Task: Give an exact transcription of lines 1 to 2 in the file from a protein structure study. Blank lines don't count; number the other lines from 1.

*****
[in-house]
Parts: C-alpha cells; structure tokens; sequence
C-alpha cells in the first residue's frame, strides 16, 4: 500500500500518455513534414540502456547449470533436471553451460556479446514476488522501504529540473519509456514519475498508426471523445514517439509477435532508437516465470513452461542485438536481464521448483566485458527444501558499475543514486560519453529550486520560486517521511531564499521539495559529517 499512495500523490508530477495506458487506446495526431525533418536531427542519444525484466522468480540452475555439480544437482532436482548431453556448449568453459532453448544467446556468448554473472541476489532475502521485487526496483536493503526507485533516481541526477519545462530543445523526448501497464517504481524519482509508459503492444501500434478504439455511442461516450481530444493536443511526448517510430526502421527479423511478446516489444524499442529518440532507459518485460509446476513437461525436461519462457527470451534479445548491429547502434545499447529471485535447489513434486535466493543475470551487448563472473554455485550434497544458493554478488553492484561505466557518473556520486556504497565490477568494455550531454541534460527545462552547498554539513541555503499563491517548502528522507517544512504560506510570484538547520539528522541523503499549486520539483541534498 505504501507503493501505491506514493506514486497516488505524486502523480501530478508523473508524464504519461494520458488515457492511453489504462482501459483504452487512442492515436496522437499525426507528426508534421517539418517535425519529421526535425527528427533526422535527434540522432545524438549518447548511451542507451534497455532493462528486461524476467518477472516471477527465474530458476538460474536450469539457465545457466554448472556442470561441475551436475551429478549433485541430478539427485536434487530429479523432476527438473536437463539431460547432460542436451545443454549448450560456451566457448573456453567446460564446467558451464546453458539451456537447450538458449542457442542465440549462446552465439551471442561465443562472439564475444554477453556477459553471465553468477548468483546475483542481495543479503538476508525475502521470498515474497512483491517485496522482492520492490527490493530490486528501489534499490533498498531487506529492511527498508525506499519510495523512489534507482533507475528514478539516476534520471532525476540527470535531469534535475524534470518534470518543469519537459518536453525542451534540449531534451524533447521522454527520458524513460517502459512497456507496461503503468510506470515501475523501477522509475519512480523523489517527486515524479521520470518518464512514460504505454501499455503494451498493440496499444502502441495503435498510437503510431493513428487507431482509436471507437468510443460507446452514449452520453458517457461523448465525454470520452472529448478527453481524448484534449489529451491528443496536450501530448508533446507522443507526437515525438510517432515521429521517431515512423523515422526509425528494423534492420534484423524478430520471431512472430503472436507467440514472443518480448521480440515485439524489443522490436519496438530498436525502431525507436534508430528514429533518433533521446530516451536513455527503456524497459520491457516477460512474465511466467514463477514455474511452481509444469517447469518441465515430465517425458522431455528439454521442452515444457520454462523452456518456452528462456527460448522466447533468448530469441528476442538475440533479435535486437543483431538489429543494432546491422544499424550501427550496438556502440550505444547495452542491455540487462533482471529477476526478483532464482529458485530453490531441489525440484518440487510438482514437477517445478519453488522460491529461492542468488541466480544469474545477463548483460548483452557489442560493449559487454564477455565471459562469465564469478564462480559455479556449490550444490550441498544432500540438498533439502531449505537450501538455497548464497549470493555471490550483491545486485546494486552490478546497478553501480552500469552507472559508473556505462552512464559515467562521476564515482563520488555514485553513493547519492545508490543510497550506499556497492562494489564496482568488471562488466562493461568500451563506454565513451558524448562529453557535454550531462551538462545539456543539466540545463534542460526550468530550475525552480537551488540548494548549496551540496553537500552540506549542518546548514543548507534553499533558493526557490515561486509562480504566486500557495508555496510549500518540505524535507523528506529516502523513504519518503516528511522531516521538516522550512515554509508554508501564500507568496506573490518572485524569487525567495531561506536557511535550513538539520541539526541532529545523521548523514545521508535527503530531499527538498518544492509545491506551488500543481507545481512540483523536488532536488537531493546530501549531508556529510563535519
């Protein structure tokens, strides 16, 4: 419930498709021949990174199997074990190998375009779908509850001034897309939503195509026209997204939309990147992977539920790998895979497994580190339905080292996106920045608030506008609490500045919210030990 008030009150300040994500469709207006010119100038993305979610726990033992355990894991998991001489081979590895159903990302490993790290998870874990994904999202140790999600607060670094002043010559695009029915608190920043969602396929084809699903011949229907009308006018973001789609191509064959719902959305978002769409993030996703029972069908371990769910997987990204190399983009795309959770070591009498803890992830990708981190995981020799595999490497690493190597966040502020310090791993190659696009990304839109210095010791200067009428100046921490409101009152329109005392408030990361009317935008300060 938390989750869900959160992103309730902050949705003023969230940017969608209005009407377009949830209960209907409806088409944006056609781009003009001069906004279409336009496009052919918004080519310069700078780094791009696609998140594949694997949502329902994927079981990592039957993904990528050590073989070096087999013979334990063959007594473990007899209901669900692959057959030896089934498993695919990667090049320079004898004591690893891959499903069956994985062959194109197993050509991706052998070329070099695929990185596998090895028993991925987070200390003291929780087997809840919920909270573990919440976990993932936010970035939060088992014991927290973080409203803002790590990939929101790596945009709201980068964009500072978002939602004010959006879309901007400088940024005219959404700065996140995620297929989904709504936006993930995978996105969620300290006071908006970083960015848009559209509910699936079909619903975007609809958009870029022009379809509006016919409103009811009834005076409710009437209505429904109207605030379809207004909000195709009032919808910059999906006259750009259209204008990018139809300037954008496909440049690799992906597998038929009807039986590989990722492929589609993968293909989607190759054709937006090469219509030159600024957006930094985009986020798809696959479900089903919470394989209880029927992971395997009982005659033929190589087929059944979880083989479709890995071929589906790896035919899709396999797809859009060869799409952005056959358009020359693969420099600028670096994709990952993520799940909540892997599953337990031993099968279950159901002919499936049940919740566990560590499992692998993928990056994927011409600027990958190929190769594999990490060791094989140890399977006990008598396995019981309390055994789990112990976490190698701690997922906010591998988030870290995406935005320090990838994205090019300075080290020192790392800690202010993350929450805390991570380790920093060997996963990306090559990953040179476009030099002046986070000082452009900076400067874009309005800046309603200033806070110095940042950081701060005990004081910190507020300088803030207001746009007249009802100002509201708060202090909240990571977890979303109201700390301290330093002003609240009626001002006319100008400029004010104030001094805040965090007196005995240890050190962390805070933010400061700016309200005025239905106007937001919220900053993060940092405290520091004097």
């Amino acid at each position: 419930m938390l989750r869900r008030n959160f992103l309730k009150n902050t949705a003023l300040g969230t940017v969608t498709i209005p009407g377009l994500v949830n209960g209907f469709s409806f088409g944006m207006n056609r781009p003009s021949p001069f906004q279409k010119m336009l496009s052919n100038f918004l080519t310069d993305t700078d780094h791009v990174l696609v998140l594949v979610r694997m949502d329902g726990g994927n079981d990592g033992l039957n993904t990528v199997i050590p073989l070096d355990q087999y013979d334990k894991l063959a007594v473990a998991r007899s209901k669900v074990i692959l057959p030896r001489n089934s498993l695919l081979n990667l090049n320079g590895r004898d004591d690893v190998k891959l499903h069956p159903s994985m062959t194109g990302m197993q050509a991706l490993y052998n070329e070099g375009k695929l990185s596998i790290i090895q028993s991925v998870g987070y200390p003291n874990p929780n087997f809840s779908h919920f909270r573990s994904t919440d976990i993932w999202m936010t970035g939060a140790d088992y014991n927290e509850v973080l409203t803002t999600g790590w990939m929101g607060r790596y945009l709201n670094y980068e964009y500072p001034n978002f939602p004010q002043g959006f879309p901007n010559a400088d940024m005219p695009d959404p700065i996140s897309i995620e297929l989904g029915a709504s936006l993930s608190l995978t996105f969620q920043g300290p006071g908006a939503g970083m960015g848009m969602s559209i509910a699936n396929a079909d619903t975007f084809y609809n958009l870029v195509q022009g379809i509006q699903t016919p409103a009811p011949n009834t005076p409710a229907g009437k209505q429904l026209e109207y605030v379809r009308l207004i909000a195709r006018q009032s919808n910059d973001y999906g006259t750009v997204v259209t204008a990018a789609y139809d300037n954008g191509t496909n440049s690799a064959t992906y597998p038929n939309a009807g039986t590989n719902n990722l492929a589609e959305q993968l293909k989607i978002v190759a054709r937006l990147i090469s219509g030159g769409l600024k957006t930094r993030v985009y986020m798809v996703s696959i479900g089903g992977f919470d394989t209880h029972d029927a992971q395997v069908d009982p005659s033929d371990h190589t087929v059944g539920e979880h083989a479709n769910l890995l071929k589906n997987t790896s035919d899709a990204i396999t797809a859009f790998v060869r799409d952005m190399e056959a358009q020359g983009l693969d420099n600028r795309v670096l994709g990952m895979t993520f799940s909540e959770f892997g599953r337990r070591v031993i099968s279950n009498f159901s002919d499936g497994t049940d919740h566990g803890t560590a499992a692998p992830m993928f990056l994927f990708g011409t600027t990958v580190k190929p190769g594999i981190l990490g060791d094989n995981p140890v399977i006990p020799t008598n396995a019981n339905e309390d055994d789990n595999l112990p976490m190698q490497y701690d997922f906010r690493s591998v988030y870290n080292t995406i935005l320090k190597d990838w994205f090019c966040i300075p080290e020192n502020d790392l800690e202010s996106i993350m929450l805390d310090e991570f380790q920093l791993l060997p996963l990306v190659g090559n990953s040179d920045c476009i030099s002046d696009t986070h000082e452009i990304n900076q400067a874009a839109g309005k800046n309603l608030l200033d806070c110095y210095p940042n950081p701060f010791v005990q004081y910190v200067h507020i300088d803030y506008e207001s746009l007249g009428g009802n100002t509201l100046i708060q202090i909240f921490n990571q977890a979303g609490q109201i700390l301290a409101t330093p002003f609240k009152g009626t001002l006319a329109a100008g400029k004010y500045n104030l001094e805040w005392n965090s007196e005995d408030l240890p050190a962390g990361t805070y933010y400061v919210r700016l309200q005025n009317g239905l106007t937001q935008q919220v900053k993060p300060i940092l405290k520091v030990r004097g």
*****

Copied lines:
[in-house]
Parts: C-alpha cells; structure tokens; sequence